Further, it is clear following the above decisions that the doctrine remains of application in cases where the duty to make reasonable adjustments has either been complied with.
The classic case where the frustration argument could be run is an employee who is unable to return from long-term sick leave despite any number of adjustments being made. As the EAT emphasised in Hanif v Secretary of State for Trade & Industry (1998, unreported), a contract of employment will not contemplate that an employee will never work again. The employer will therefore be able to sidestep any arguments about the mechanisms employed during the dismissal by arguing that the employment had been terminated in any event.
The same logic applies where an employee becomes incapable of performing fundamental aspects of their job role, but they cannot be moved or the role redesigned. In those cases the contract is automatically discharged without the need for termination and notice pay. This is particularly valuable in cases with long notice periods or high levels of pay or in fixed term contracts where compensation would normally be calculated via reference to the outstanding contract period.
Running an argument based on frustration also has tactical advantages. The issue of dismissal does not need to be conceded. More significantly, it is ideally suited to being fought at a preliminary hearing and, therefore provides a mechanism for killing expensive cases at an early stage.
Although the doctrine of frustration remains a useful tool, it is not without its downsides. The most significant of these is that it is or can be an all or nothing approach. If an employer simply terminates a contract on the basis that further performance is impossible, it is difficult to see the ET regarding such a dismissal as fair should the frustration argument fail. This is particular risk where the employer seeks to get around the decision in Warner by arguing that the contract was frustrated prior to the duty to make reasonable adjustments being engaged.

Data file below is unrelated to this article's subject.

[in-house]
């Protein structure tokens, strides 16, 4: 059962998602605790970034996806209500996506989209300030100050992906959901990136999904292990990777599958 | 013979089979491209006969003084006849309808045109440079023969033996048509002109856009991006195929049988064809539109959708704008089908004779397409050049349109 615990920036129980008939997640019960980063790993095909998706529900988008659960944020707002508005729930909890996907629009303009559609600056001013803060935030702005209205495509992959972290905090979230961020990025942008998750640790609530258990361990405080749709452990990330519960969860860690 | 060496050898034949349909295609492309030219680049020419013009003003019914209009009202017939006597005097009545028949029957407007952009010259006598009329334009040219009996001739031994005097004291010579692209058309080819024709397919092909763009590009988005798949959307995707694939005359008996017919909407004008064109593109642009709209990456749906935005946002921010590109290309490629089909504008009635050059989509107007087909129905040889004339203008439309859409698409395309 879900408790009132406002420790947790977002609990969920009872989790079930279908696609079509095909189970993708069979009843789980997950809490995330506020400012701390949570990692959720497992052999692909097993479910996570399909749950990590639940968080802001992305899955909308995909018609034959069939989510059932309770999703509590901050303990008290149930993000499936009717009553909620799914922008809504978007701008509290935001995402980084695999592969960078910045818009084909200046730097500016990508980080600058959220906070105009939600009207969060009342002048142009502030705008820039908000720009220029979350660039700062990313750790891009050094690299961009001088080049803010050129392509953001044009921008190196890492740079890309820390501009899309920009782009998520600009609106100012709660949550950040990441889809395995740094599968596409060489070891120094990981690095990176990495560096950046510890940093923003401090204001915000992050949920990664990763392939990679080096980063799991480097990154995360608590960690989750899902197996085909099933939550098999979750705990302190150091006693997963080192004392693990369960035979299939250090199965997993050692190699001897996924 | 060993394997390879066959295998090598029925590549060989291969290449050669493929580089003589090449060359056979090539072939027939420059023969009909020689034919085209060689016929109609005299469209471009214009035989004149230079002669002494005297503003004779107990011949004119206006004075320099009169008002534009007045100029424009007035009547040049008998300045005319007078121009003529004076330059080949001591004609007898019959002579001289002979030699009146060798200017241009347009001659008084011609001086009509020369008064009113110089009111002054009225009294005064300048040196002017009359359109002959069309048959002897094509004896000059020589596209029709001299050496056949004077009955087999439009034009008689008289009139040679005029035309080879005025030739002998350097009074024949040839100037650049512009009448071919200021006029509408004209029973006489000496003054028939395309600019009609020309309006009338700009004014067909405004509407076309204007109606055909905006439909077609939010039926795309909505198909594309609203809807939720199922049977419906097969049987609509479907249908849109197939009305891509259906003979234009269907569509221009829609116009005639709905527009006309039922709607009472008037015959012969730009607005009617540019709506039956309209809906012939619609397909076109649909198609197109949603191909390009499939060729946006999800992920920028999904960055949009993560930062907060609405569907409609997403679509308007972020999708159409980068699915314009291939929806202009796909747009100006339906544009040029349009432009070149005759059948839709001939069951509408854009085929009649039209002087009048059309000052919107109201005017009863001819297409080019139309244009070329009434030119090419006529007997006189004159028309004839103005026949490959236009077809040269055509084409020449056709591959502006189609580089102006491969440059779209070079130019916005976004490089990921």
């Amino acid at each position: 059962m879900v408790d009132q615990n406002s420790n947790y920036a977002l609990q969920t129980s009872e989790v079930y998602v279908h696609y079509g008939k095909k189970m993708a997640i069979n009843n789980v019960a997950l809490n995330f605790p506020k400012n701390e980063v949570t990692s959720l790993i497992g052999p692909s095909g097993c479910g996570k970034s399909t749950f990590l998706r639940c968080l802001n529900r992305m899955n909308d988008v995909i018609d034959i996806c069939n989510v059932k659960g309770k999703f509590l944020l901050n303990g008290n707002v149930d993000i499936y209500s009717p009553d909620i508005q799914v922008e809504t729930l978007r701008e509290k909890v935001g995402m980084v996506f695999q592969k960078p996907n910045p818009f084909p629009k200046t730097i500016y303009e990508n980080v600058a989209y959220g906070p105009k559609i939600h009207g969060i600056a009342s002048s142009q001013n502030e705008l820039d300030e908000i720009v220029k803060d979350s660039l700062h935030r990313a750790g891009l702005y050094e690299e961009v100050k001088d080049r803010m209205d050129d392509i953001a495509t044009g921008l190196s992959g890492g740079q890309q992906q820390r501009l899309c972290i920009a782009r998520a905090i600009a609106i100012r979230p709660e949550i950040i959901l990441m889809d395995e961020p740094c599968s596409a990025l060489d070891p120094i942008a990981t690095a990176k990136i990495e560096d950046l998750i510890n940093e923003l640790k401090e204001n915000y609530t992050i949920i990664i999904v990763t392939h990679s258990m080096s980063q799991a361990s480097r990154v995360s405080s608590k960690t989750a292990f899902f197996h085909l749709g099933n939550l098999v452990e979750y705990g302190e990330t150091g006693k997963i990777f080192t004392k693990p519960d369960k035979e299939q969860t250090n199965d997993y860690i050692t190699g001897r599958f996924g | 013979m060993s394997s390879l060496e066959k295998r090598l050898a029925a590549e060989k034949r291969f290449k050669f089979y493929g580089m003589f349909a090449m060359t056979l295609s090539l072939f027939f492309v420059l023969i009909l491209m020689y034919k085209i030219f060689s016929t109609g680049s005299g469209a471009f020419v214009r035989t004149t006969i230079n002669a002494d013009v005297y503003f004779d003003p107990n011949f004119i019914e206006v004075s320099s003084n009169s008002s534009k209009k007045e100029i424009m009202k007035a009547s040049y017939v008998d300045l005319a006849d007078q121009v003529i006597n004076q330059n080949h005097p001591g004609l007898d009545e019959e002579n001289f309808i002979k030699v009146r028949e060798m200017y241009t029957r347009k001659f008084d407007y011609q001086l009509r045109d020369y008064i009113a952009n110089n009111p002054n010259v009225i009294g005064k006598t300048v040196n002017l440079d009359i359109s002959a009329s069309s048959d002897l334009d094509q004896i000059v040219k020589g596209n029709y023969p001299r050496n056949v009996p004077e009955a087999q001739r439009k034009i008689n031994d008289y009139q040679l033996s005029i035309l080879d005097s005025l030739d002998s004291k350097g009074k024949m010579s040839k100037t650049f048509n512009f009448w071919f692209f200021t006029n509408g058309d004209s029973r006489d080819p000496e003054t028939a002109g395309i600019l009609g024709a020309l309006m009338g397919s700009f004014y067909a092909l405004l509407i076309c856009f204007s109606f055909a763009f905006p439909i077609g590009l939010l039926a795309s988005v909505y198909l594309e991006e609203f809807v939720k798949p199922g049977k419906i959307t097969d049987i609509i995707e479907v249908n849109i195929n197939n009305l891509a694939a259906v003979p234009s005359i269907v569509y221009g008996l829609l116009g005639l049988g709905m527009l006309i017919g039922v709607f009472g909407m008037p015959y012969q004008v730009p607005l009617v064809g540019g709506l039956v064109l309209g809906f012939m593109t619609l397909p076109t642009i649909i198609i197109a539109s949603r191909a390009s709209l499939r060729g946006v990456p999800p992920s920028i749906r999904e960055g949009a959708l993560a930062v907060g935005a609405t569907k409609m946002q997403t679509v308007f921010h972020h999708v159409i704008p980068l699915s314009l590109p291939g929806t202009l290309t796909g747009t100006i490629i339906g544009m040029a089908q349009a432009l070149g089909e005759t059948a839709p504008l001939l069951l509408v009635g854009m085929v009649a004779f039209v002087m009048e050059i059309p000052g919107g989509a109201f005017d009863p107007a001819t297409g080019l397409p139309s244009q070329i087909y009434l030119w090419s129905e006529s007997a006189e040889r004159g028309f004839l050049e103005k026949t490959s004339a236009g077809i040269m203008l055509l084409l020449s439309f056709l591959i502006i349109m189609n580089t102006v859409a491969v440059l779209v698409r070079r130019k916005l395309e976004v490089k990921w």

Another problem is created by the way in which the doctrine operates. A contract has either become incapable for performance or it has not; the contract will be terminated at that point. This point needs to bear some proximity with the dismissal or there is an argument that the employer has affirmed the continuing operation of the contract. Is it really worth an employer making a sudden dismissal bearing in mind that if the frustration argument fails, it would have little defence to an unfair dismissal claim?
Finally, parties seeking to run an argument based upon frustration will need to carefully consider any contractual terms relating to sickness and absence. Not only will these terms go to what the parties foresaw when they entered into the contract, but it is difficult to see how a contract can be frustrated whilst these terms remain of application. There will need to be strong evidence of a permanent inability to carry out obligations under a contract (even after reasonable adjustments have been made) before the doctrine truly bites.
The writer would argue that despite the recent attitude of the EAT, the doctrine of frustration remains a powerful tool for dealing with ill-health dismissals. It is, though, not without its risks and, if used recklessly, could jeopardise otherwise meritorious defences to unfair dismissal claims.
This article was first published in ELA Briefing, Vol 21, No 1 (January/February 2014), p 11